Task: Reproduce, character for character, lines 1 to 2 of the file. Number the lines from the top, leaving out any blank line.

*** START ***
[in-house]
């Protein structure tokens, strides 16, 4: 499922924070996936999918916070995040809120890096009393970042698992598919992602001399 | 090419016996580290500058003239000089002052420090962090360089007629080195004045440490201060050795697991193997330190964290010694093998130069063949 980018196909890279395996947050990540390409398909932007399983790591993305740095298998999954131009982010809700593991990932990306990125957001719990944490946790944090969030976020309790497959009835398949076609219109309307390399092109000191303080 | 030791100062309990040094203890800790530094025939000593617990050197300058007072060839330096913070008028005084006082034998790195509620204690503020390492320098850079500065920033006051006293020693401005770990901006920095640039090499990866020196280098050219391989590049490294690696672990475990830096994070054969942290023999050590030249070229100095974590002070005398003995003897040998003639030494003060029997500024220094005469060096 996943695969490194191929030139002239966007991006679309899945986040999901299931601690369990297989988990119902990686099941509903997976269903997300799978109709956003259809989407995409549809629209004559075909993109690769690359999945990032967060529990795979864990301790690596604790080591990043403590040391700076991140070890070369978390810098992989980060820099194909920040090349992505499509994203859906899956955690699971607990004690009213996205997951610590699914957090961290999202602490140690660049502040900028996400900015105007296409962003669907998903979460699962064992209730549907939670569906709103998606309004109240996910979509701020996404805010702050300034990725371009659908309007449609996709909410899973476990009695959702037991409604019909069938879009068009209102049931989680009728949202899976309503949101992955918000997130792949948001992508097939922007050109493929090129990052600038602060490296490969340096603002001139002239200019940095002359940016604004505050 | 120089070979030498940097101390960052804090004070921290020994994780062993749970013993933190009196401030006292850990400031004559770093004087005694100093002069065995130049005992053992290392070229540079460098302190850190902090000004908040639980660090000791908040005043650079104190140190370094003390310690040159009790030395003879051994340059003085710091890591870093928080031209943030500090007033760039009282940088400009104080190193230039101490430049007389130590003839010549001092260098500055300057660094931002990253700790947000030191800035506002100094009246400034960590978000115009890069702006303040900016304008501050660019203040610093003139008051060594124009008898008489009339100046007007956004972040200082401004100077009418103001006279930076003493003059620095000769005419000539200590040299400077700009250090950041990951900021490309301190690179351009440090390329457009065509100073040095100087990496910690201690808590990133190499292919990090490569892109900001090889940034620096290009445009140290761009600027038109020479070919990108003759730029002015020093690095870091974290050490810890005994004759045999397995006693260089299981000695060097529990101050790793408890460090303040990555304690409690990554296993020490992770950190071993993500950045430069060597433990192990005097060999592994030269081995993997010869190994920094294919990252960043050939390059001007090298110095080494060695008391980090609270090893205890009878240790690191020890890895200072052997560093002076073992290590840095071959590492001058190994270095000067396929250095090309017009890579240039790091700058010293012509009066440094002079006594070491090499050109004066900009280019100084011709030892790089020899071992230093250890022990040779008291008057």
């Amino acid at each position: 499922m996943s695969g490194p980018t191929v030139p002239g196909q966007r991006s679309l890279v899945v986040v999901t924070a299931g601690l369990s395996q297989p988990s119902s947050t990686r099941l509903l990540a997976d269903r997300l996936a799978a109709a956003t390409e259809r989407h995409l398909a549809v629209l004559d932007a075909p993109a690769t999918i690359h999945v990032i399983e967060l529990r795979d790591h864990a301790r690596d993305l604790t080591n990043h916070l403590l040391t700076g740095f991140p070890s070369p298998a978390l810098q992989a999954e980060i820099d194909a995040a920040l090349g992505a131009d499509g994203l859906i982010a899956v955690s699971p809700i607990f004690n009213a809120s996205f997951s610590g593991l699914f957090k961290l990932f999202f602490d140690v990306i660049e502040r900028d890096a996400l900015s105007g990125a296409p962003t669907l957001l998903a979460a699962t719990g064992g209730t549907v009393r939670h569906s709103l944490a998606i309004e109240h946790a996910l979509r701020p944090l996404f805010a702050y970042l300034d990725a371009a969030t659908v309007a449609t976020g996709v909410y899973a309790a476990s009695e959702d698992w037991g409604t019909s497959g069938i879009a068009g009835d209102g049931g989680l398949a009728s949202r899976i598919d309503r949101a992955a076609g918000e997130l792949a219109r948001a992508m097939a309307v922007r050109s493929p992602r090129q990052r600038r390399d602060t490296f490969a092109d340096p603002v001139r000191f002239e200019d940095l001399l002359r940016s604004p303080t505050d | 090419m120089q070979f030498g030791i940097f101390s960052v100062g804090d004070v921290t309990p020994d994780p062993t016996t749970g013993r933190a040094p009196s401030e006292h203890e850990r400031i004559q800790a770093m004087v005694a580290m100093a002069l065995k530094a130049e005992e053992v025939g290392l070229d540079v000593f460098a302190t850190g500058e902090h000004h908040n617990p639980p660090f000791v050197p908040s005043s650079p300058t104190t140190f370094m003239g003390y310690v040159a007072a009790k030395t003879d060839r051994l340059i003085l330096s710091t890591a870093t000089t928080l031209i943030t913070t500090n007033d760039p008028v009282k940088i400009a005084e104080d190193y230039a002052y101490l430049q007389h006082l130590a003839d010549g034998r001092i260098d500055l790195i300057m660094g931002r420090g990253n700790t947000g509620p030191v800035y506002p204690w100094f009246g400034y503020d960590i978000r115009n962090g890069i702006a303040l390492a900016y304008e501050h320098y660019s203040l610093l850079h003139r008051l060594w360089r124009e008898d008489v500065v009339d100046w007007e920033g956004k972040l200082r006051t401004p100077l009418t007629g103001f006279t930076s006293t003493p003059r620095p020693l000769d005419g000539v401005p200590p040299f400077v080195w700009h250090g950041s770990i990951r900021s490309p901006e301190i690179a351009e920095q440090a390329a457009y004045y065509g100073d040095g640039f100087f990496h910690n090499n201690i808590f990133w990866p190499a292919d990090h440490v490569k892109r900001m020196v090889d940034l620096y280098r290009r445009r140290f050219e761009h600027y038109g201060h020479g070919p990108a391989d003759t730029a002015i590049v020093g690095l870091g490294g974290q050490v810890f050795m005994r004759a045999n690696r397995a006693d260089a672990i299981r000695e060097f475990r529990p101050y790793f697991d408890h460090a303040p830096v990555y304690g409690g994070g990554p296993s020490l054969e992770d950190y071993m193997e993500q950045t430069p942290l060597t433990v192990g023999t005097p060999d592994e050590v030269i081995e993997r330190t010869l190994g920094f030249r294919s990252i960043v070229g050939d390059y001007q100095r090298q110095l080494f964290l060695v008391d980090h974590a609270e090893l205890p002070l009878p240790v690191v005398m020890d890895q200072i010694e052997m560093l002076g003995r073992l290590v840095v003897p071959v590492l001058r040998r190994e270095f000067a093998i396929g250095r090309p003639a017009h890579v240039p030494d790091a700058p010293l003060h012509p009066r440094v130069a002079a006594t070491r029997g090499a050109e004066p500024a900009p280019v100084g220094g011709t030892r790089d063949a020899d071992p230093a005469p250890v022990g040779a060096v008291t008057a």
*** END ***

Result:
[in-house]
């Protein structure tokens, strides 16, 4: 499922924070996936999918916070995040809120890096009393970042698992598919992602001399 | 090419016996580290500058003239000089002052420090962090360089007629080195004045440490201060050795697991193997330190964290010694093998130069063949 980018196909890279395996947050990540390409398909932007399983790591993305740095298998999954131009982010809700593991990932990306990125957001719990944490946790944090969030976020309790497959009835398949076609219109309307390399092109000191303080 | 030791100062309990040094203890800790530094025939000593617990050197300058007072060839330096913070008028005084006082034998790195509620204690503020390492320098850079500065920033006051006293020693401005770990901006920095640039090499990866020196280098050219391989590049490294690696672990475990830096994070054969942290023999050590030249070229100095974590002070005398003995003897040998003639030494003060029997500024220094005469060096 996943695969490194191929030139002239966007991006679309899945986040999901299931601690369990297989988990119902990686099941509903997976269903997300799978109709956003259809989407995409549809629209004559075909993109690769690359999945990032967060529990795979864990301790690596604790080591990043403590040391700076991140070890070369978390810098992989980060820099194909920040090349992505499509994203859906899956955690699971607990004690009213996205997951610590699914957090961290999202602490140690660049502040900028996400900015105007296409962003669907998903979460699962064992209730549907939670569906709103998606309004109240996910979509701020996404805010702050300034990725371009659908309007449609996709909410899973476990009695959702037991409604019909069938879009068009209102049931989680009728949202899976309503949101992955918000997130792949948001992508097939922007050109493929090129990052600038602060490296490969340096603002001139002239200019940095002359940016604004505050 | 120089070979030498940097101390960052804090004070921290020994994780062993749970013993933190009196401030006292850990400031004559770093004087005694100093002069065995130049005992053992290392070229540079460098302190850190902090000004908040639980660090000791908040005043650079104190140190370094003390310690040159009790030395003879051994340059003085710091890591870093928080031209943030500090007033760039009282940088400009104080190193230039101490430049007389130590003839010549001092260098500055300057660094931002990253700790947000030191800035506002100094009246400034960590978000115009890069702006303040900016304008501050660019203040610093003139008051060594124009008898008489009339100046007007956004972040200082401004100077009418103001006279930076003493003059620095000769005419000539200590040299400077700009250090950041990951900021490309301190690179351009440090390329457009065509100073040095100087990496910690201690808590990133190499292919990090490569892109900001090889940034620096290009445009140290761009600027038109020479070919990108003759730029002015020093690095870091974290050490810890005994004759045999397995006693260089299981000695060097529990101050790793408890460090303040990555304690409690990554296993020490992770950190071993993500950045430069060597433990192990005097060999592994030269081995993997010869190994920094294919990252960043050939390059001007090298110095080494060695008391980090609270090893205890009878240790690191020890890895200072052997560093002076073992290590840095071959590492001058190994270095000067396929250095090309017009890579240039790091700058010293012509009066440094002079006594070491090499050109004066900009280019100084011709030892790089020899071992230093250890022990040779008291008057």